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Interventions for acutely injured survivors of individual and mass trauma

by Expert 48043

Natural and human-made disasters entail the threat of physical injury. Injured trauma survivors initially receive care in the acute care medical setting. For example, the Centers for Disease Control report that within 48 h after the September 11, 2001 attack on the World Trade Center, 1 103 physically injured survivors were triaged through five acute care facilities in New York (Centers for Disease Control and Prevention, 2002). Injured survivors of mass disasters have been identified as a high-risk group that may require specialized early screening and evaluation procedures (United States Department of Defense et al., 2001; United States Department of Health and Human Services, 2003).

Trauma exposure when coupled with physical injury confers a higher risk for the development of post-traumatic stress disorder (PTSD) (Abenhaim et al., 1992; Green, 1993; Helzer et al., 1987; Hoge et al., 2004; Koren et al., 2005). Between 10%and 40% of hospitalized adolescent and adult injury survivors in the United States may go on to develop symptoms consistent with a diagnosis of PTSD (Holbrook et al., 2001; Marshall & Schell, 2002; Michaels et al., 1999b;Ursano et al., 1999; Zatzick et al., 2002a, 2002b, 2004c, 2006). Among injury survivors, PTSD is often complicated by comorbid, depressive symptoms (O’Donnell et al., 2004; Shalev et al., 1998; Zatzick et al., 2004c, 2006) and medically unexplained somatic complaints (Engel et al., 2000; Katon et al., 2001b; Zatzick et al., 2003).

In trauma-exposed populations in general, and injured trauma survivors in particular, multiple demographic, clinical, and injury-related risk factors for the development of PTSD have been identified (Brewin et al., 2000; Green, 1993; Holbrook et al., 1999; Kessler et al., 1999; March, 2003; Marshall & Schell, 2002; Mayou et al., 1993, 1997; Mellman et al., 2001; Michaels et al., 1999a; O’Donnell et al., 2003, 2004; Pynoos et al., 1999; Shalev et al., 1998a; Winston et al., 2003; Yehuda, 1999; Zatzick et al., 2002b, 2005b). In acutely injured patients, higher initial post-traumatic distress, higher initial emergency department heart rate, female gender, and greater preinjury trauma are among the most consistently identified predictors of persistent PTSD symptoms (Bryant et al., 2000; Holbrook et al., 2001; Marshall&Schell, 2002; Michaels et al., 1999a, 1999b O’Donnell et al., 2003; Winston et al., 2003; Zatzick et al., 2002b, Zatzick et al., 2005a).

A body of investigation substantiates an association between mass trauma exposure and the development of high-risk healthbehaviors such as substance abuse (Boscarino et al., 2006; Galea et al., 2002; Reijneveld et al., 2003, 2005; Vlahov et al., 2004a, 2004b). One controlled prospective study of disaster-exposed adolescents found that while emotional distress diminished over time, problems related to alcohol misuse endured chronically (Reijneveld et al., 2005).

In civilian and veteran trauma-exposed populations these high-risk behaviors appear to be linked to recurrent traumatic life events including an increased risk of recurrent physical injury and mortality (Hearst et al., 1986; Ramstad et al., 2004; Rivara et al., 1993).

In physically injured civilians (Holbrook et al., 1999; Michaels et al., 1999b; Zatzick et al., 1997a, 1997b, 2002a), refugees (Mollica et al., 1999), and veterans (Zatzick et al., 1997a, 1997b), PTSD makes an independent contribution to post-trauma functional limitations and diminished quality of life above and beyond the impact of injury severity and comorbid medical conditions. In a randomly selected cohort of survivors of intentional and unintentional injury, PTSD was the strongest independent predictor of a broad profile of functional impairment 1 year after inpatient surgical hospitalization (Zatzick et al., 2002a). PTSD is associated with increased costs to society; these costs appear to be in part secondary to increased healthcare costs (Greenberg et al., 1999; Kessler, 2000; Walker et al., 1999, 2003). Thus, early interventions for injured survivors of individual and mass traumatic life events that reduce the likelihood of developing enduring post-trauma disturbances may be essential components of public health efforts targeting injury control (Zatzick, 2003b).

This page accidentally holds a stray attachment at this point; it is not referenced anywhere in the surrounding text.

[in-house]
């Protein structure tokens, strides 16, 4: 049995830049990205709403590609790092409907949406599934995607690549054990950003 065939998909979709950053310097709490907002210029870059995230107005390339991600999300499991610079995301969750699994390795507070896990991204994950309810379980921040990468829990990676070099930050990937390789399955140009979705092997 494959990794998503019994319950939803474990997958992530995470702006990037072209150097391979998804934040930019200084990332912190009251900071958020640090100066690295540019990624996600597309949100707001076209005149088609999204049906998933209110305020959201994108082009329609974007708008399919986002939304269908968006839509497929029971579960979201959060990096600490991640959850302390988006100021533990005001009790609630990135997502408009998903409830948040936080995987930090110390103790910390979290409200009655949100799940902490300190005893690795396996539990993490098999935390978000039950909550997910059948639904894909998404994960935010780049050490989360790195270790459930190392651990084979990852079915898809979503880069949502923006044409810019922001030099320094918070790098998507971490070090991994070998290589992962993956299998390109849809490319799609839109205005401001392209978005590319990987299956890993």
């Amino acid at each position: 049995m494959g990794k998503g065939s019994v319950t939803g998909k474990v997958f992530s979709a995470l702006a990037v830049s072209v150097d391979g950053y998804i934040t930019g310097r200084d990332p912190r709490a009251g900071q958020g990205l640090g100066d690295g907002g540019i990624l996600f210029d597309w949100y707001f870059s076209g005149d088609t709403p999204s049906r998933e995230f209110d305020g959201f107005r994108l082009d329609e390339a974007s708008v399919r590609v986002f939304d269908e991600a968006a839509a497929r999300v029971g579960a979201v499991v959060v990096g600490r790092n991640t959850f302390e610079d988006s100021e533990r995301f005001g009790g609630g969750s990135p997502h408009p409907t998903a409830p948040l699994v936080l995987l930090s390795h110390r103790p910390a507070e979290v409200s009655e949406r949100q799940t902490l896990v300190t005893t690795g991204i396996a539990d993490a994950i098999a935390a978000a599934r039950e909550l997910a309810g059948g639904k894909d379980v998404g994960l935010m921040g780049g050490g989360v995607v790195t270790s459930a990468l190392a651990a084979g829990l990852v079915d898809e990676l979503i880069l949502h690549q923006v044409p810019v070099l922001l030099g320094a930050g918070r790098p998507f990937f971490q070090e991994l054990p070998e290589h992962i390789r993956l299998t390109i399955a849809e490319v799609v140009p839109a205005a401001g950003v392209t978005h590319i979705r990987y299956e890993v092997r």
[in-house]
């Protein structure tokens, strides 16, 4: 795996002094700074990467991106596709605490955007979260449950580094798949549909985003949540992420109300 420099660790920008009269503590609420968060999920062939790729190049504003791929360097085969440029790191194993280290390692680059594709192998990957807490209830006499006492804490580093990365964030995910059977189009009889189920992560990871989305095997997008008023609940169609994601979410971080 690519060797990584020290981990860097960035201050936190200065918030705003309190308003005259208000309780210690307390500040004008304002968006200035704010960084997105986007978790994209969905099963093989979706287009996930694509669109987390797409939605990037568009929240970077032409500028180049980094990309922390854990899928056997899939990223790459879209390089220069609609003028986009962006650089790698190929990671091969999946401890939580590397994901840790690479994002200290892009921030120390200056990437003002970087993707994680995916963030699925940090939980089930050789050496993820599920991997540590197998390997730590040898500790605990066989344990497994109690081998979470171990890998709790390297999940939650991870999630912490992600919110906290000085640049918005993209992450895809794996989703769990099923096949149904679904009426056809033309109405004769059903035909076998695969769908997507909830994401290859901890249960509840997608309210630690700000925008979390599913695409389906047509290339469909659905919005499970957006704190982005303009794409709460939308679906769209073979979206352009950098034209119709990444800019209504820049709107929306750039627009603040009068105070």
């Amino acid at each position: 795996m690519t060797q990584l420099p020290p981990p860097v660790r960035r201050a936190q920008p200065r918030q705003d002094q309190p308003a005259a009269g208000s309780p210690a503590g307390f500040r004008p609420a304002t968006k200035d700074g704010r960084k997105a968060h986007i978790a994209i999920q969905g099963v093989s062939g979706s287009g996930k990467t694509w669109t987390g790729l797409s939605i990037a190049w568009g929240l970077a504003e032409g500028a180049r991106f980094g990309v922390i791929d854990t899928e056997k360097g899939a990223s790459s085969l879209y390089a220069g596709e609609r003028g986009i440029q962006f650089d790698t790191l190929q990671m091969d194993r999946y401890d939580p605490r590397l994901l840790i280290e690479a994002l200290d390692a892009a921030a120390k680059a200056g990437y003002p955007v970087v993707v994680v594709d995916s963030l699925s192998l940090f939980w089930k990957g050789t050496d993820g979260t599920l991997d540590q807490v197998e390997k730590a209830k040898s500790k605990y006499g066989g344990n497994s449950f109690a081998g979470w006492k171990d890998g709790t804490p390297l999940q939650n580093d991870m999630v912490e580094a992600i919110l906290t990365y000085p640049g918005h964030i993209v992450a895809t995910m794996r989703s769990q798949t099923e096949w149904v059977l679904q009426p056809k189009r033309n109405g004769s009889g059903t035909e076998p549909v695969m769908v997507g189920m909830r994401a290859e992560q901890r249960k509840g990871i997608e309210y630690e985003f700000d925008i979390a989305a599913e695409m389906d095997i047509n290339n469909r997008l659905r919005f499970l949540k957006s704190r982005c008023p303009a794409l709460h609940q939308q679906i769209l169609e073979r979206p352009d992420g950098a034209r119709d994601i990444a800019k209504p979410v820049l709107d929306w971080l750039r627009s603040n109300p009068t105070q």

Trauma centers provide care for injured civilians after individual and mass traumatic life events

Acute care centers in the United States provide health services after mass trauma (Herman et al.,2002; MacKenzie et al., 2003; Ursano, 2002). Recent consensus guidelines recommend early mental health screening and evaluation procedures for injured trauma survivors who require medical/ surgical attention, as this high-priority subgroup of patients is at risk for the development of PTSD (National Institute of Mental Health, 2002; United States Department of Health and Human Services, 2003).

The trauma care system is the service delivery sector in which injured patients receive treatment. A trauma care system is an organized and coordinated effort in a defined geographic area that is designated to deliver care to injured trauma victims (Bonnie et al., 1999). This care begins immediately after the injury and includes paramedic and ambulance service, emergency department triage, and inpatient surgical hospitalization. Trauma centers are acute care hospitals that are designed to treat emergent medical complications related to physical injury. Level I trauma centers are designated and equipped to care for the most severely injured patients, while levels II–IV centers are designed to treat less severely injured patients and to triage to level I facilities.